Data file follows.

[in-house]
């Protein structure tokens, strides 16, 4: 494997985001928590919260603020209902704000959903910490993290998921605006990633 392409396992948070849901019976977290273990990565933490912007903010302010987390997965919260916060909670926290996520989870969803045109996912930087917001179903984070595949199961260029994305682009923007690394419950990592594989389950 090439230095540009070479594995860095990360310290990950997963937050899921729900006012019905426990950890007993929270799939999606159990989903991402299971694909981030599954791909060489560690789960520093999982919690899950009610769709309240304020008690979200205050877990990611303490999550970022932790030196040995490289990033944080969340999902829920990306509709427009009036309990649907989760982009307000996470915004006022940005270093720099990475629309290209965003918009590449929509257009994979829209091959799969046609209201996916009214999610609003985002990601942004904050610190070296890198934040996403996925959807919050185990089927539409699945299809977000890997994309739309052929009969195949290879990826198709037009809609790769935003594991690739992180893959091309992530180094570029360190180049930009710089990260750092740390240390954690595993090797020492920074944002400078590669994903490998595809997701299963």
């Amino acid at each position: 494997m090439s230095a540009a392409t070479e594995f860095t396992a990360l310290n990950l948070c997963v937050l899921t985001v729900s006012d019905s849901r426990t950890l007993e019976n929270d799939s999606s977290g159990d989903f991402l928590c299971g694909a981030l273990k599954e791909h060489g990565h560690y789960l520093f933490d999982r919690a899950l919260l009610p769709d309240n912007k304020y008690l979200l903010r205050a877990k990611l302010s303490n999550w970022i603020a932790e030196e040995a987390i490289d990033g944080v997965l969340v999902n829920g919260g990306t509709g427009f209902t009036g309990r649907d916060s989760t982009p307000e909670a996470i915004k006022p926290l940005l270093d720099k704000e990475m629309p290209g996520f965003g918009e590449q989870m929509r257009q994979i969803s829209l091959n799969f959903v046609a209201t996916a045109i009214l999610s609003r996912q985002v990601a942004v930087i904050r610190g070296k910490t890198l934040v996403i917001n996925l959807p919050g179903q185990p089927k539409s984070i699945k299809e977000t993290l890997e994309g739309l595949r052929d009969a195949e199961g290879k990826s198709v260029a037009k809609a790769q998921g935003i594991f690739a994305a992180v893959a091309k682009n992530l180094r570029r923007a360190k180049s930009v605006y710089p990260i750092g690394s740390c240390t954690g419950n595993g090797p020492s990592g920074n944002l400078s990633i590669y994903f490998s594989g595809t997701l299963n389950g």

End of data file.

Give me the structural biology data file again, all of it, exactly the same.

[in-house]
């Protein structure tokens, strides 16, 4: 494997985001928590919260603020209902704000959903910490993290998921605006990633 392409396992948070849901019976977290273990990565933490912007903010302010987390997965919260916060909670926290996520989870969803045109996912930087917001179903984070595949199961260029994305682009923007690394419950990592594989389950 090439230095540009070479594995860095990360310290990950997963937050899921729900006012019905426990950890007993929270799939999606159990989903991402299971694909981030599954791909060489560690789960520093999982919690899950009610769709309240304020008690979200205050877990990611303490999550970022932790030196040995490289990033944080969340999902829920990306509709427009009036309990649907989760982009307000996470915004006022940005270093720099990475629309290209965003918009590449929509257009994979829209091959799969046609209201996916009214999610609003985002990601942004904050610190070296890198934040996403996925959807919050185990089927539409699945299809977000890997994309739309052929009969195949290879990826198709037009809609790769935003594991690739992180893959091309992530180094570029360190180049930009710089990260750092740390240390954690595993090797020492920074944002400078590669994903490998595809997701299963």
């Amino acid at each position: 494997m090439s230095a540009a392409t070479e594995f860095t396992a990360l310290n990950l948070c997963v937050l899921t985001v729900s006012d019905s849901r426990t950890l007993e019976n929270d799939s999606s977290g159990d989903f991402l928590c299971g694909a981030l273990k599954e791909h060489g990565h560690y789960l520093f933490d999982r919690a899950l919260l009610p769709d309240n912007k304020y008690l979200l903010r205050a877990k990611l302010s303490n999550w970022i603020a932790e030196e040995a987390i490289d990033g944080v997965l969340v999902n829920g919260g990306t509709g427009f209902t009036g309990r649907d916060s989760t982009p307000e909670a996470i915004k006022p926290l940005l270093d720099k704000e990475m629309p290209g996520f965003g918009e590449q989870m929509r257009q994979i969803s829209l091959n799969f959903v046609a209201t996916a045109i009214l999610s609003r996912q985002v990601a942004v930087i904050r610190g070296k910490t890198l934040v996403i917001n996925l959807p919050g179903q185990p089927k539409s984070i699945k299809e977000t993290l890997e994309g739309l595949r052929d009969a195949e199961g290879k990826s198709v260029a037009k809609a790769q998921g935003i594991f690739a994305a992180v893959a091309k682009n992530l180094r570029r923007a360190k180049s930009v605006y710089p990260i750092g690394s740390c240390t954690g419950n595993g090797p020492s990592g920074n944002l400078s990633i590669y994903f490998s594989g595809t997701l299963n389950g």